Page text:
The American Academy of Dermatology (AAD) Council on Science and Research’s Research Agenda work group has identified three keys areas - pruritus, cutaneous oncology and performance measurement and outcomes - to target in the future for continuing research in the dermatology specialty.
Schaumburg, Ill. - The American Academy of Dermatology (AAD) Council on Science and Research’s Research Agenda work group has identified three keys areas - pruritus, cutaneous oncology and performance measurement and outcomes - to target in the future for continuing research in the dermatology specialty.
The group surveyed and met with key leaders in dermatology research, including physician stakeholders, patient advocacy groups, and industry representatives to determine several priority research areas and then set out to develop a plan for promoting and facilitating research in those areas.
The group narrowed down eight identified gaps in research to these three key areas that the AAD can facilitate movement on, according to Henry W. Lim, M.D., chairman and C.S. Livingood chair, department of dermatology, Henry Ford Hospital, Detroit.
The initiative’s objective is to develop a collaborative research agenda in dermatology, which will help dermatologists prepare for significant changes facing the healthcare system.
“We started discussing that we need to evaluate as a specialty what we considered to be the gaps in the research arena from the vantage point of what the academy can promote, facilitate and advocate for the research agenda,” says Dr. Lim, who notes the initiative will translate, integrate and disseminate findings to all stakeholders.
Over the past year and a half, the research work group has created a process for developing the first specialty-wide collaborative research agenda for dermatology, which will serve as the foundation for the AAD’s efforts around clinical guidelines, maintenance of certification (MOC), continuing medical education (CME), performance measurement, outcomes and delivery of evidence-based care.
The group broadly defined research and then established a steering committee to plan out the initiative.
In June 2012, the research agenda committee met with the key opinion leaders and they agreed upon the final three areas of research. An article regarding the consensus conference will be published in an upcoming issue of Journal American Academy Dermatology.
“The group selected pruritus because this is the area that we as dermatologist all deal with it. However, treatment of pruritus is less than satisfactory, and in terms of how do we grade the degree of the pruritus, there is no consensus,” Dr. Lim says.
Clearly creating guidelines for an agreed upon scale will aid in the diagnosis of the condition and also help when the Food and Drug Administration is regulating new drugs in the category.
The broad area of cutaneous oncology is one that all dermatologists handle, Dr. Lim says. “It is an area that has a lot of morbidity and mortality of patients, and it is an area where significant prevention, patient education, and research can be conducted,” he says.
The final area is performance measurement and outcomes, which Dr. Lim says is very important to the future of healthcare.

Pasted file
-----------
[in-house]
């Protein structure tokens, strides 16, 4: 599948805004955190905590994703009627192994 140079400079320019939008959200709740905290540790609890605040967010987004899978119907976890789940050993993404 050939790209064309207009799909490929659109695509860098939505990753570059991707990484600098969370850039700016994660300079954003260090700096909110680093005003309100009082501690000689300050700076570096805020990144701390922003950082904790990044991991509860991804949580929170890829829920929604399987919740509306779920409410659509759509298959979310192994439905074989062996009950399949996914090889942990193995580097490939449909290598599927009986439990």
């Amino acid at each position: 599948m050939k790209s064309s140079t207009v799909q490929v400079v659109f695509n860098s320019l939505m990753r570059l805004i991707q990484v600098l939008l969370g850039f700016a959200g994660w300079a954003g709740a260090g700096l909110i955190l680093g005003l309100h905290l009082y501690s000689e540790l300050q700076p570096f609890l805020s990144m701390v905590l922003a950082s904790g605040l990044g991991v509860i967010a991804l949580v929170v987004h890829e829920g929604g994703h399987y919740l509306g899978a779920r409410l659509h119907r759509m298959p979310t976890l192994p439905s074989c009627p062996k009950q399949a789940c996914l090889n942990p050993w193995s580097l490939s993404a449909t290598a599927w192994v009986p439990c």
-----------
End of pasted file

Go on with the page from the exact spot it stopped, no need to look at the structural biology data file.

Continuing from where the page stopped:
“The time has come that dermatology can have a significant input on how we can measure our own performance, how we measure outcomes, and the quality of care,” Dr. Lim says. It is imperative to determine how it is best to measure the medications that come up in terms of affecting the clinical results. Data collection has to be done to get to that level, he says, noting that the performance measurement and outcomes category will also serve as a foundation for the pruritus and cutaneous oncology agendas.
Dr. Lim points out that the group has made significant progress since last June’s meeting. A work group was established for each category. The pruritus work group has proposed an annual multidisciplinary session at the annual AAD meeting to increase the awareness among dermatologists about the latest developments in research, etiology, and treatment of the condition.
The first proposed session will be at the 2014 annual AAD meeting in Denver in March. The session will host pruritus experts in the fields of dermatology, and have outside speakers from other specialties, such as neurologists or behavior biologists.
“This will encourage interactions within various specialties and will exposed academy members to them,” he says.
The cutaneous oncology work group will examine the mortality rates from squamous cell carcinoma (SCC) in transplant patients and coordinate a skin cancer registry.
“We know that patients who have received organ transplant are immunosuppressed and because of this there is a higher risk of developing skin cancers and SCC,” he explains. The group will work to coordinate eight or 10 transplant academic centers in the country, and develop a database to evaluate the mortality caused by SCC among these patients.
“This is ongoing. The work group is coming up with a more detailed proposal and also, most importantly, determining what resources they will need from the academy for coordination of data collection,” Dr. Lim says.
Finally, performance measurement and outcomes is a key element of future research. Multiple areas within the academy are performing work on data collection for various data points, mortality, patient registries and outcomes.
“The data collection work group will help coordinate the entire effort with in the different structures within the academy,” he says, adding that the group met in Miami during the 2013 annual meeting.
“It is very helpful for the academy to be able to do this. So we can step back, think of what are steps we can do as an academy to help facilitate the research. There are a lot of practical consequences related to this,” he says.
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